m includes fluid retention, peripheral oedema, localised oedema

When encorafenib was used at a dose of 300 mg once daily in combination with binimetinib 45 mg twice daily (Combo 300) in study CMEK162B2301-Part 2, the frequency category was lower compared to the pooled Combo 450 population for the following adverse reactions: anemia, peripheral neuropathy, haemorrhage, hypertension, pruritus (common); and colitis, increased amylase and increased lipase (uncommon).

Description of selected adverse reactions

Cutaneous malignancies

Cutaneous squamous cell carcinoma

In the pooled Combo 450 population, cuSCC including keratoacanthomas was observed in 3.3% (9/274) of patients. The median time to onset of the first event of cuSCC (all grades) was 6.5 months (range 1.0 to 22.8 months).

In the pooled encorafenib 300 population, cuSCC was reported in 7.4% (16/217) patients. For patients in the Phase III study (CMEK162B2301) who developed cuSCC, the median time to onset of the first event of cuSCC (all grades) was 2.3 months (range 0.3 to 12.0 months).

New primary melanoma

In the pooled encorafenib 300 population, new primary melanoma events occurred in 4.1% of patients (9 /217) and was reported as Grade 1 in 1.4% (3/217) of patients, Grade 2 in 2.1% (4/217) of patients, Grade 3 in 0.5% (1/217) of patients and Grade 4 in 0.5% (1/217) of patients.

Ocular events

In the pooled Combo 450 population, uveitis was reported in 4.4% (12/274) of patients, and was Grade 1 in 0.4% (1/274), Grade 2 in 3.6% (10/274) and Grade 3 in 0.4% (1/274). Visual impairment, including blurred vision and reduced visual acuity, occurred in 21.5% (59/274) of patients. Uveitis and visual impairment were generally reversible.

RPED occurred in 29.6% (81/274) of patients, most of them had Grade 1-2 and 1.8% (5/274) had Grade 3 events.

In Study CMEK162B2301-Part 2, in the Combo 300 arm, RPED was observed in 12.5% (32/257) of patients with 0.4% (1/257) Grade 4 event.

Left ventricular dysfunction

LVD was reported when encorafenib is used in combination with binimetinib (see section 4.8 of binimetinib SmPC).

Haemorrhage

Haemorrhagic events were observed in 17.9% (49/274) of patients in the pooled Combo 450 population. Most events were Grade 1 or 2 (14.6%) and 3.3% were Grade 3-4 events. Few patients required dose interruptions or dose reductions (0.7% or 2/274). Haemorrhagic events led to discontinuation of treatment in 1.1% (3/274) of patients. The most frequent haemorrhagic events were haematuria in 3.3% (9/274) of patients, rectal haemorrhage in 2.9% (8/274) and haematochezia in 2.9% (8/274) of patients. Fatal gastric ulcer haemorrhage, with multiple organ failure as a concurrent cause of death, occurred in one patient. Cerebral haemorrhage was reported in 1.5% (4/274) of patients, with fatal outcome in 3 patients. All events occurred in the setting of new or progressive brain metastases.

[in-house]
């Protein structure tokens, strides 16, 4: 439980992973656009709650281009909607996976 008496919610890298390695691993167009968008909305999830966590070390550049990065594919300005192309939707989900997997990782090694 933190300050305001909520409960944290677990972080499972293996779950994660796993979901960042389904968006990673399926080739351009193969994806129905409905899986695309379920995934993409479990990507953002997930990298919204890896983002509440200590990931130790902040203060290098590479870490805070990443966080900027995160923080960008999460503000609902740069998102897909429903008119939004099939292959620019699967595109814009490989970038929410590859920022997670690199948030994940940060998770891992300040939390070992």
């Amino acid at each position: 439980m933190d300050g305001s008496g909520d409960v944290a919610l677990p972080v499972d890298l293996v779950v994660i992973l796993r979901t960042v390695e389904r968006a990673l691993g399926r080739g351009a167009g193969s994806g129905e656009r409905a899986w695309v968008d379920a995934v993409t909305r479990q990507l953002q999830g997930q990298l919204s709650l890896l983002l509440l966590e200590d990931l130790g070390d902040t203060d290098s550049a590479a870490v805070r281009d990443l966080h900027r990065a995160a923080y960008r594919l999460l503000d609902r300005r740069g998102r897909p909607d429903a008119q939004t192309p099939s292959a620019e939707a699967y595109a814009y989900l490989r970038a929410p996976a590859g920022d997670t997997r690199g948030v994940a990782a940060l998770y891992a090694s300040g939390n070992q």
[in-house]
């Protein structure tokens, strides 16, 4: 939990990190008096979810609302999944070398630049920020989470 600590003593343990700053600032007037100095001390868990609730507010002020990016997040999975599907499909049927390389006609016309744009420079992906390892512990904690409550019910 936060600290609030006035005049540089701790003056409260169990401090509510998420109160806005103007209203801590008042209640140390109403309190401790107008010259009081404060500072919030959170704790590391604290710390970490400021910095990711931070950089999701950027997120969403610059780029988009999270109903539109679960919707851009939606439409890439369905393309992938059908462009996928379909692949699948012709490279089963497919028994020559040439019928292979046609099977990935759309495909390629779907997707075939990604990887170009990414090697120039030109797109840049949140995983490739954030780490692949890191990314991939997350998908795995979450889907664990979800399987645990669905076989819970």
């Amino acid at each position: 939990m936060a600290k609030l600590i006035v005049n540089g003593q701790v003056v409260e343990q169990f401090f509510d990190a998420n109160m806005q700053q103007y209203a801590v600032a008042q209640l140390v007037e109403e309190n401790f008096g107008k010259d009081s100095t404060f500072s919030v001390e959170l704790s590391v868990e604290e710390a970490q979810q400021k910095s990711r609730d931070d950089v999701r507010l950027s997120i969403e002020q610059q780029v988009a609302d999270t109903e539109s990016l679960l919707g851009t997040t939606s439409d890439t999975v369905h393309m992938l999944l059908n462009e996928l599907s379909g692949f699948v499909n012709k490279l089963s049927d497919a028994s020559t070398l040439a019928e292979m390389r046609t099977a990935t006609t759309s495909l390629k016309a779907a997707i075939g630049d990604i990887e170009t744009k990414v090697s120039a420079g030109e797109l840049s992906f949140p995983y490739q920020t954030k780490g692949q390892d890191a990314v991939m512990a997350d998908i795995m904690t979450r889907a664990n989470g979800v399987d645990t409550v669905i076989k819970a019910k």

In Study CMEK162B2301-Part 2, in the Combo 300 arm, haemorrhagic events were observed in 6.6% (17/257) of patients and were Grade 3-4 in 1.6% (4/257) of patients.

Hypertension

Hypertension was reported when encorafenib was used in combination with binimetinib (see section 4.8 of binimetinib SmPC).

Venous thromboembolism

VTE was reported when encorafenib is used in combination with binimetinib (see section 4.8 of binimetinib SmPC).

Pancreatitis

Pancreatic enzyme elevation, mostly asymptomatic, was reported in the pooled Combo 450 population. Amylase and lipase elevations were reported in 3.3% (9/274) and 5.1% (14/274) of patients, respectively. Pancreatitis was reported in 0.7% (2/274) of patients. Both patients experienced Grade 3 events. Pancreatitis led to dose interruption or adjustment in (0.4 %) 1/274 of patients.

Dermatologic reactions

Rash

In the pooled Combo 450 population, rash occurred in 19.7% (54/274) of patients. Most events were mild, with Grade 3 or 4 events reported in 0.7% (2/274) of patients. Rash led to discontinuation in 0.4% (1/274) patients and to dose interruption or dose modification in 1.1% (3/274) of patients.

In the pooled encorafenib 300 population, rash was reported in 43.3% (94/217) of patients. Most events were mild, with Grade 3 or 4 events reported in 4.6% (10/217) of patients. Rash led to discontinuation in 0.5% (1/217) of patients and to dose interruption or dose modification in 7.4% (16/217) of patients.